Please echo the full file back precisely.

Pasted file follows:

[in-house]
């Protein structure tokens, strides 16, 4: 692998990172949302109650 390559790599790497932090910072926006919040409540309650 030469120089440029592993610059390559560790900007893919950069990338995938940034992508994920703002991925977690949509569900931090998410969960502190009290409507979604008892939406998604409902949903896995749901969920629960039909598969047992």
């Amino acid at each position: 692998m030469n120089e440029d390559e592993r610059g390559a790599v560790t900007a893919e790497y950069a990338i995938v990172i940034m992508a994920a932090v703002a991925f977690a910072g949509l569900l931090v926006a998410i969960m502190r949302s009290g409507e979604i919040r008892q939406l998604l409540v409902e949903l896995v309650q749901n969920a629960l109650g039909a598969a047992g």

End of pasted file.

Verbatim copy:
[in-house]
């Protein structure tokens, strides 16, 4: 692998990172949302109650 390559790599790497932090910072926006919040409540309650 030469120089440029592993610059390559560790900007893919950069990338995938940034992508994920703002991925977690949509569900931090998410969960502190009290409507979604008892939406998604409902949903896995749901969920629960039909598969047992």
């Amino acid at each position: 692998m030469n120089e440029d390559e592993r610059g390559a790599v560790t900007a893919e790497y950069a990338i995938v990172i940034m992508a994920a932090v703002a991925f977690a910072g949509l569900l931090v926006a998410i969960m502190r949302s009290g409507e979604i919040r008892q939406l998604l409540v409902e949903l896995v309650q749901n969920a629960l109650g039909a598969a047992g």